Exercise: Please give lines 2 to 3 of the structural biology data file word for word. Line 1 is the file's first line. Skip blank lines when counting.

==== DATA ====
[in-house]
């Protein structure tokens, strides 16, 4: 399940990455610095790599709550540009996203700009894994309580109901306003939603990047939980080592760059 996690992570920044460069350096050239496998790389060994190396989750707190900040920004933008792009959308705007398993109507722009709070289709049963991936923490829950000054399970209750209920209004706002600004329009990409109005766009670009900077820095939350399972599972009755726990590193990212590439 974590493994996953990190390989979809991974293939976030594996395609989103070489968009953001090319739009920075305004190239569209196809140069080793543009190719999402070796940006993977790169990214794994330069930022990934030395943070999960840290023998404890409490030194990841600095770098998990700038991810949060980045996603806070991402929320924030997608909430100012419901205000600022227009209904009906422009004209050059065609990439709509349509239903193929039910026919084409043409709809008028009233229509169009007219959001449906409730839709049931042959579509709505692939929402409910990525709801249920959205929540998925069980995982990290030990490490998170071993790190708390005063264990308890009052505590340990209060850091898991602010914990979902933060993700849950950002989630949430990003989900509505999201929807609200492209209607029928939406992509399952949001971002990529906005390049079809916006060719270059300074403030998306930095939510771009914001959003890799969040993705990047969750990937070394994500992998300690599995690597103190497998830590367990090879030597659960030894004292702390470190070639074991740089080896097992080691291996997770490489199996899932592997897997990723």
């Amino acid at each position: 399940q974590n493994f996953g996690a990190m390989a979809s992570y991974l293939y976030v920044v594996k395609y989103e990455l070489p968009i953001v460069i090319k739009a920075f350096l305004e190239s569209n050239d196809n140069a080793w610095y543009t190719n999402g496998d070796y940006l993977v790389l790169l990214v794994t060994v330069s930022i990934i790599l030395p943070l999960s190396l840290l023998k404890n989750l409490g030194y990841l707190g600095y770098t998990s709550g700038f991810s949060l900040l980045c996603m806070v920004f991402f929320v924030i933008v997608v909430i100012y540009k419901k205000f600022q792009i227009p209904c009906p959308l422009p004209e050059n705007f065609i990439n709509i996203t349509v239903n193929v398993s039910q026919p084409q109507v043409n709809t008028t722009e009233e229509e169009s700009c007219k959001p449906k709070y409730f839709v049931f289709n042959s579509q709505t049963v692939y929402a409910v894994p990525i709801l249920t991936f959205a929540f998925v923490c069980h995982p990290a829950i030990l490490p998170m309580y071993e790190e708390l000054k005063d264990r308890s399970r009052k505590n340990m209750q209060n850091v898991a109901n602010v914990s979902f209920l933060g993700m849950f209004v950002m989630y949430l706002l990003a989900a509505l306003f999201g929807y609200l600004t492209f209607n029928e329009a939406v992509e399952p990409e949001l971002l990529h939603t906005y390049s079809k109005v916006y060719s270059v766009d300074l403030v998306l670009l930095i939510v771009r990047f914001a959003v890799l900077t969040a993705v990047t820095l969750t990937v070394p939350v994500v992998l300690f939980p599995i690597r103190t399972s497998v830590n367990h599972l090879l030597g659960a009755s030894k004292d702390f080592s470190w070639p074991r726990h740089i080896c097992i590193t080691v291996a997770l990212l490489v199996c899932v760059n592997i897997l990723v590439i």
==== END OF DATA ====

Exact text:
């Protein structure tokens, strides 16, 4: 399940990455610095790599709550540009996203700009894994309580109901306003939603990047939980080592760059 996690992570920044460069350096050239496998790389060994190396989750707190900040920004933008792009959308705007398993109507722009709070289709049963991936923490829950000054399970209750209920209004706002600004329009990409109005766009670009900077820095939350399972599972009755726990590193990212590439 974590493994996953990190390989979809991974293939976030594996395609989103070489968009953001090319739009920075305004190239569209196809140069080793543009190719999402070796940006993977790169990214794994330069930022990934030395943070999960840290023998404890409490030194990841600095770098998990700038991810949060980045996603806070991402929320924030997608909430100012419901205000600022227009209904009906422009004209050059065609990439709509349509239903193929039910026919084409043409709809008028009233229509169009007219959001449906409730839709049931042959579509709505692939929402409910990525709801249920959205929540998925069980995982990290030990490490998170071993790190708390005063264990308890009052505590340990209060850091898991602010914990979902933060993700849950950002989630949430990003989900509505999201929807609200492209209607029928939406992509399952949001971002990529906005390049079809916006060719270059300074403030998306930095939510771009914001959003890799969040993705990047969750990937070394994500992998300690599995690597103190497998830590367990090879030597659960030894004292702390470190070639074991740089080896097992080691291996997770490489199996899932592997897997990723």
């Amino acid at each position: 399940q974590n493994f996953g996690a990190m390989a979809s992570y991974l293939y976030v920044v594996k395609y989103e990455l070489p968009i953001v460069i090319k739009a920075f350096l305004e190239s569209n050239d196809n140069a080793w610095y543009t190719n999402g496998d070796y940006l993977v790389l790169l990214v794994t060994v330069s930022i990934i790599l030395p943070l999960s190396l840290l023998k404890n989750l409490g030194y990841l707190g600095y770098t998990s709550g700038f991810s949060l900040l980045c996603m806070v920004f991402f929320v924030i933008v997608v909430i100012y540009k419901k205000f600022q792009i227009p209904c009906p959308l422009p004209e050059n705007f065609i990439n709509i996203t349509v239903n193929v398993s039910q026919p084409q109507v043409n709809t008028t722009e009233e229509e169009s700009c007219k959001p449906k709070y409730f839709v049931f289709n042959s579509q709505t049963v692939y929402a409910v894994p990525i709801l249920t991936f959205a929540f998925v923490c069980h995982p990290a829950i030990l490490p998170m309580y071993e790190e708390l000054k005063d264990r308890s399970r009052k505590n340990m209750q209060n850091v898991a109901n602010v914990s979902f209920l933060g993700m849950f209004v950002m989630y949430l706002l990003a989900a509505l306003f999201g929807y609200l600004t492209f209607n029928e329009a939406v992509e399952p990409e949001l971002l990529h939603t906005y390049s079809k109005v916006y060719s270059v766009d300074l403030v998306l670009l930095i939510v771009r990047f914001a959003v890799l900077t969040a993705v990047t820095l969750t990937v070394p939350v994500v992998l300690f939980p599995i690597r103190t399972s497998v830590n367990h599972l090879l030597g659960a009755s030894k004292d702390f080592s470190w070639p074991r726990h740089i080896c097992i590193t080691v291996a997770l990212l490489v199996c899932v760059n592997i897997l990723v590439i």